Our Stories

New Ideas from a New Generation: LISC’s Emerging Leaders Council

There’s a new kind of board at LISC, composed of a diverse crew of younger professionals who are leaders in their fields. Their mission? To bring fresh perspectives, networks and attention to LISC’s work and help us achieve even greater impact in the communities we care about.

LISC has faced an interesting paradox since its inception: we are one of the country’s largest organizations working to connect people and places with opportunity, and we’ve had a profound impact in helping America’s underserved communities. Yet we are relatively unknown to younger audiences, particularly those outside the world of community development.

As LISC celebrates its 40th anniversary year, and with our work as imperative as it has ever been, we are launching a group aimed at broadening our audience and impact. “If one of LISC’s strategic priorities is to advance ‘next generation leadership’ in the CDFI sector, we’ve got to build a roster of champions and ambassadors outside of our orbit,” said Maurice A. Jones, LISC’s president and CEO. LISC’s Strategy and Innovation team was tasked with researching candidates who would form the nucleus of the new consortium.

Members of the Emerging Leaders Council at their inaugural meeting with LISC CEO Maurice A. Jones (back row, center).
Members of the Emerging Leaders Council at their inaugural meeting with LISC CEO Maurice A. Jones (back row, center).

Known as the Emerging Leaders Council (ELC), the group is composed of 16 (and growing) accomplished rising professionals and leaders from a variety of industries and backgrounds. Their diversity is reflected in professions ranging from financial services to arts and media to public health, as well as in geography. Members come from Miami, FL, Cincinnati, OH, San Francisco, CA, and San Antonio, TX.

Over the course of the next two years, ELC members will be charged with supporting LISC by expanding its network of supporters and advocates, and with learning about community and economic development in order to serve as ambassadors to their respective networks. By sparking dialogue and partnership across sectors and silos, the group ideally will help bring new ideas and donors into the LISC fold.

The ELC will also undertake at least one specific project on LISC’s behalf, leveraging their professional skills and networks to support our mission.

When the group met for the first time this past June, they spent the day learning about LISC, and about each other. Maurice Jones offered a primer on our work, as did LISC board chair Robert E. Rubin and several other members of LISC’s senior leadership.

At the top of the agenda was a discussion about how to engage millennials –a generation set to inherit $30 trillion in wealth over the next 30 years – in the community investment sector. Patrick Duhaney, Cincinnati’s city manager, pointed out that younger generations think about giving differently than many of their predecessors. “They want to participate in what they are giving to,” he said. “We are the tinkering generation.”

ELC members are charged with supporting LISC by expanding its network of supporters and advocates.

Esther Uduehi, a doctoral student at the University of Pennsylvania’s Wharton School, pointed to the role of personal agency in motivating individual giving. Tapping into people’s emotions and sense of agency is critical to appealing to donors, she said, citing a ream of academic literature on the topic. Alex Glustrom, a filmmaker who specializes in stories about social justice, talked about the role that virality—the phenomenon of going viral--plays in sharing information and motivating interest. The first 10,000 people, he explained, are harder to reach than the next 900,000. How do organizations like LISC share their message in a fragmented and highly competitive media environment?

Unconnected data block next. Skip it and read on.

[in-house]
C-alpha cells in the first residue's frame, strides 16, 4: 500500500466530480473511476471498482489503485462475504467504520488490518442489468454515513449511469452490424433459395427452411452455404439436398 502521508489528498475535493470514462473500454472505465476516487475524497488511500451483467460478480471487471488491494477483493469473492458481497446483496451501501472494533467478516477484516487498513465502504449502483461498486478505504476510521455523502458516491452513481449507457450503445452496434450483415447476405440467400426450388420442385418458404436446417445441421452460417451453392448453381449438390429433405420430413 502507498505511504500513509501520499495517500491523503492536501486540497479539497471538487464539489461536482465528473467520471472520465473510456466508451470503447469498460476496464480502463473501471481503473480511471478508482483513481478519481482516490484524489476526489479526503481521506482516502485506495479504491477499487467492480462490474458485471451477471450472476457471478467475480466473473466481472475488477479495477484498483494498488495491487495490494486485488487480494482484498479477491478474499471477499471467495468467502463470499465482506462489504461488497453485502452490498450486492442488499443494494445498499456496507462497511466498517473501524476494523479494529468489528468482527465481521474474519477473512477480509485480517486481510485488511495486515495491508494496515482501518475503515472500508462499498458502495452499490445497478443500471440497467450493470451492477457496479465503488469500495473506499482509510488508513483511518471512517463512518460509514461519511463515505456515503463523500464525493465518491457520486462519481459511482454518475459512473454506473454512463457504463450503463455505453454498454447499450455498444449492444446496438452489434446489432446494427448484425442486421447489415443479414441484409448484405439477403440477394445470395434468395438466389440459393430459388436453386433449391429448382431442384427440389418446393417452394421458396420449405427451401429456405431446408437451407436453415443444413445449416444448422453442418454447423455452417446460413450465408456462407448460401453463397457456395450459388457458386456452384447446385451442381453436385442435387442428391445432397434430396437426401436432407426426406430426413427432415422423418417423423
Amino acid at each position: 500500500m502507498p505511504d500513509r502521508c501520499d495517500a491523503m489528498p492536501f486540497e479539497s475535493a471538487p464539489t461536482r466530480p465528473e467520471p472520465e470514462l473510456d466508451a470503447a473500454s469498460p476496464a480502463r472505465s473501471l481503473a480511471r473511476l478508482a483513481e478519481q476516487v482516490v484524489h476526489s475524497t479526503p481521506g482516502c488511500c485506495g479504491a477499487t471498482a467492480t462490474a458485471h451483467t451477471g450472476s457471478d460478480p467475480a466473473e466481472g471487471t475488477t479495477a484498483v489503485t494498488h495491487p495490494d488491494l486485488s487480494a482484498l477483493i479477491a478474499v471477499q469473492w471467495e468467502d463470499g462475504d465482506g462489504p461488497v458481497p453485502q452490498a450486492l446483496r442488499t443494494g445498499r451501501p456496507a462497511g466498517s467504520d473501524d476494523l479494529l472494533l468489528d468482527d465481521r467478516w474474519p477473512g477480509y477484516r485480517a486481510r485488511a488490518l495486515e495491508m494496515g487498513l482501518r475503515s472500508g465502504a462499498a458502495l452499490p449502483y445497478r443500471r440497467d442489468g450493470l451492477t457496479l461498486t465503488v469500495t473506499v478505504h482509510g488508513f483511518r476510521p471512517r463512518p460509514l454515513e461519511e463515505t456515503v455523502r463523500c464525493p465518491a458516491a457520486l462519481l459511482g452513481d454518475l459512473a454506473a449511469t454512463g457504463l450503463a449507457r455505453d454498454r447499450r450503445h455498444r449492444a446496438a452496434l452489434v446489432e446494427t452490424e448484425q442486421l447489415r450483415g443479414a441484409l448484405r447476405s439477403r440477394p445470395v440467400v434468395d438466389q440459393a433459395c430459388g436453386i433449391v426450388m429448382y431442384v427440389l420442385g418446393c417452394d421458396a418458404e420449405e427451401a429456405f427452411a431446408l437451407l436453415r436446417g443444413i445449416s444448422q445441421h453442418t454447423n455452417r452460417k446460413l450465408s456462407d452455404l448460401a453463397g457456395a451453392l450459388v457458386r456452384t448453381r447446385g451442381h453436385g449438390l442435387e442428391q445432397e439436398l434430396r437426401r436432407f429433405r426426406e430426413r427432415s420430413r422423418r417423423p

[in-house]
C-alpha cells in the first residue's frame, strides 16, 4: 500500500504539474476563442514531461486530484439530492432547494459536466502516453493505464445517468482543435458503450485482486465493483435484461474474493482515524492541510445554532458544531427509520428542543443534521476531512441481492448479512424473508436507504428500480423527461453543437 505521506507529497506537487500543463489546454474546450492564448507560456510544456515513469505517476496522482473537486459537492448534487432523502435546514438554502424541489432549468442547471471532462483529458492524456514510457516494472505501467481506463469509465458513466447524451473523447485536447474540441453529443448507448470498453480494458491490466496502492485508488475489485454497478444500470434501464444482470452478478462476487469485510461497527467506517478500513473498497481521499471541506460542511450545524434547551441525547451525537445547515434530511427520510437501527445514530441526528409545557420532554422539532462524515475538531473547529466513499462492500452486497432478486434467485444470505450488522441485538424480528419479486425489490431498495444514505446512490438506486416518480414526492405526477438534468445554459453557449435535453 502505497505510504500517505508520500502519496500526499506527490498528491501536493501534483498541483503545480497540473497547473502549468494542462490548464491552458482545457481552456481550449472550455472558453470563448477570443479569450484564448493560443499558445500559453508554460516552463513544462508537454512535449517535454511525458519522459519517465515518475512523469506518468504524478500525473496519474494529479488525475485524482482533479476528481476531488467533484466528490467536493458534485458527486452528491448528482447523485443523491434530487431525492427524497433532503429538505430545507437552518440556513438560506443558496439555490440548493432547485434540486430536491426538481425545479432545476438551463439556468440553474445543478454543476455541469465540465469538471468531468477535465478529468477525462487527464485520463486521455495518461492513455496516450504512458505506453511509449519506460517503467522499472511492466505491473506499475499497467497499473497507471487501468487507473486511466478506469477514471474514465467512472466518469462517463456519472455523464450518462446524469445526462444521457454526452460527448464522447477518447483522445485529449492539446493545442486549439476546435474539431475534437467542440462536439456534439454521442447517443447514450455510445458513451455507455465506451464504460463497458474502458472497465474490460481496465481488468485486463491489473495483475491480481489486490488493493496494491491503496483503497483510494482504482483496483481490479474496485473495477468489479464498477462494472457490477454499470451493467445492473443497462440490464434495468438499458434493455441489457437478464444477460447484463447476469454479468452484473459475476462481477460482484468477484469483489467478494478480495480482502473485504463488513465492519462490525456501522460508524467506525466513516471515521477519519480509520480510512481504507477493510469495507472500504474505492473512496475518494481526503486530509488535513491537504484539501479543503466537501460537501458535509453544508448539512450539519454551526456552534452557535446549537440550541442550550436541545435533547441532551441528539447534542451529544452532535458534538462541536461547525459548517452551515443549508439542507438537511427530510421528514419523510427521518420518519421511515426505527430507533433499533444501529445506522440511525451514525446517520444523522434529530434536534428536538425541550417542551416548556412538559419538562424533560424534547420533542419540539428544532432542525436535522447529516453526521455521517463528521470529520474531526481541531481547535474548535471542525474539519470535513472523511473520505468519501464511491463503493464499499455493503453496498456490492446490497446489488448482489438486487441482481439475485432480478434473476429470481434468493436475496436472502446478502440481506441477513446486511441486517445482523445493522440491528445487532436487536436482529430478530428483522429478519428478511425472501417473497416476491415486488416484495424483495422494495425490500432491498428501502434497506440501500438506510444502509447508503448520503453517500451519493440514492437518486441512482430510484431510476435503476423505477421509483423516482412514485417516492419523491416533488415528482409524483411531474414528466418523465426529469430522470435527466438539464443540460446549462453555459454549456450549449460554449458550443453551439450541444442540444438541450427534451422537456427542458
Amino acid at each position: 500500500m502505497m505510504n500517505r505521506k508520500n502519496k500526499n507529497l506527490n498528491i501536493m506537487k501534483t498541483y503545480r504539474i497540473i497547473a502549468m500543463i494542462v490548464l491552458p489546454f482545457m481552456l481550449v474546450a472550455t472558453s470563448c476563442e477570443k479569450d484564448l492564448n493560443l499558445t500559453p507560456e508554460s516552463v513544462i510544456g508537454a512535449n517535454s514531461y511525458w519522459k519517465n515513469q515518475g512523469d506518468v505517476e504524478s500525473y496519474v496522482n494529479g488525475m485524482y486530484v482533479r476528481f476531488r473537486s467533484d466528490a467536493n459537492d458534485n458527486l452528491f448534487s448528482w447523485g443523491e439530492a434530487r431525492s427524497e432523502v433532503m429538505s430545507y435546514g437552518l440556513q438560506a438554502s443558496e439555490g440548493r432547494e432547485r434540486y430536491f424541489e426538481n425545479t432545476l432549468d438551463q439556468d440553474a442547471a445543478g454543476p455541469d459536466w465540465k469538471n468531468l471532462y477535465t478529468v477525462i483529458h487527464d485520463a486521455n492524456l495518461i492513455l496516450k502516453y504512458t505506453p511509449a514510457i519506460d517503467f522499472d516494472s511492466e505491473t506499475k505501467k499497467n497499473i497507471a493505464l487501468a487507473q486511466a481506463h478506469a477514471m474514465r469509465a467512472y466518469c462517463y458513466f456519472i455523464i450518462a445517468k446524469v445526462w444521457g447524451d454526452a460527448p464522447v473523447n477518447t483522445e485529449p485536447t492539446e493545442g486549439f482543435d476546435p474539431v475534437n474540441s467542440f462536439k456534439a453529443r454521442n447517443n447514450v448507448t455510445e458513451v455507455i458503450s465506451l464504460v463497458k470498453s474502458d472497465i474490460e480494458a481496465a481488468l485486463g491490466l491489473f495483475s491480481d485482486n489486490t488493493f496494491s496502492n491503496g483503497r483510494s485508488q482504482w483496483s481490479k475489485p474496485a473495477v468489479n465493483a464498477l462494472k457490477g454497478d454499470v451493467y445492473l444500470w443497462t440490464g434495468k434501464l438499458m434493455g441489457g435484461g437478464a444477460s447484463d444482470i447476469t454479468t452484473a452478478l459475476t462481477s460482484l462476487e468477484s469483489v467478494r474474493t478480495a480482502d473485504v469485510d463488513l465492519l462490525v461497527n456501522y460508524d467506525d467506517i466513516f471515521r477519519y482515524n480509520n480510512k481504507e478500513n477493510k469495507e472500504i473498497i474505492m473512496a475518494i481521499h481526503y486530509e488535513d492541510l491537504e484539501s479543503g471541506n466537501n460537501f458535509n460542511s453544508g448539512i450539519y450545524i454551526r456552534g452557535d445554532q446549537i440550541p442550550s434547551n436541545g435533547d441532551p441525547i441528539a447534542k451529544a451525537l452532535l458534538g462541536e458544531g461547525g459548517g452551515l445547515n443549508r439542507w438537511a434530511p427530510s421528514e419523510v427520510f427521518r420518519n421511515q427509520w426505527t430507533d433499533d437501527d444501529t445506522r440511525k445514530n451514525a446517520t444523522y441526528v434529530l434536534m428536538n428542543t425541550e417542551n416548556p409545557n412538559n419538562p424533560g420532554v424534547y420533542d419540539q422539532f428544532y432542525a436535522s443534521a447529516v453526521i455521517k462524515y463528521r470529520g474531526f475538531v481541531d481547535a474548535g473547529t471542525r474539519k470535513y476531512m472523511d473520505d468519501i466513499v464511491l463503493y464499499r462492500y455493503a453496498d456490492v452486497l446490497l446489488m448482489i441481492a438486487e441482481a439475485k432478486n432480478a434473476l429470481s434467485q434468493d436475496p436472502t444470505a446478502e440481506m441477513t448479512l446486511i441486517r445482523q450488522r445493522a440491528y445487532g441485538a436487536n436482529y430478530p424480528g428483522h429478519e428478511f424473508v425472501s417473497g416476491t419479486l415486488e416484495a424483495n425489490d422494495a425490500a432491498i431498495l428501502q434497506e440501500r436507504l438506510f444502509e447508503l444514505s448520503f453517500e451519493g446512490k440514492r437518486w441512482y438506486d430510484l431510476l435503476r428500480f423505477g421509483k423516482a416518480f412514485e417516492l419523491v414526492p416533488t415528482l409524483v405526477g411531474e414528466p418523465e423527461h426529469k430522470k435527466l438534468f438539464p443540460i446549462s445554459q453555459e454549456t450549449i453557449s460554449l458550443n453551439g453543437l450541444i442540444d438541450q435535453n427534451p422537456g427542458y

Eva Alligood, LISC NYC’s interim executive director, described how LISC approaches its work from an “asset-base” perspective, focusing on a community’s strengths and positive qualities. How can LISC appeal to funders and investors in today’s media environment, which tends to react almost exclusively to negativity and outrage? she asked. For Udehi, pinpointing an ‘identifiable victim’ is in fact a critical element of appealing to donors. Finding ways to harness the positivity and strength of the communities we work with to unlock additional capital poses both a challenge and an opportunity that LISC and the ELC will continue to grapple with.

The group will also explore LISC’s programmatic activities and determine where they might offer the greatest benefit. Impact investing surfaced high on the list. Jenna Nicholas, who co-chairs the ELC, noted that “the impact investing space has a lot to learn from CDFIs and organizations like LISC.” As CEO of Impact Experience, she should know. Her organization builds relationships between funders, innovators and marginalized communities and its mission dovetails with our own. 

The potential for the Emerging Leaders Council is still untapped, of course, and its impact won’t be felt overnight. But our hope is that in LISC’s next 40 years, the members of the ELC will be directly engaged in helping us reach our goals—and resolving whatever new paradox the future holds.


Adem Bunkeddeko, Strategy and Innovation Officer
Adem Bunkeddeko works with LISC's national Strategy and Innovation team. Prior to coming to LISC, he worked as a grassroots organizer, as associate director for business initiatives at Brooklyn Community Services, as a leadership fellow at the Bedford Stuyvesant Restoration Corporation, and at the Empire State Development Corporation, where he managed public-private partnerships to revitalize underserved communities throughout Brooklyn. Bunkeddeko holds a BA from Haverford College and an MBA from Harvard University.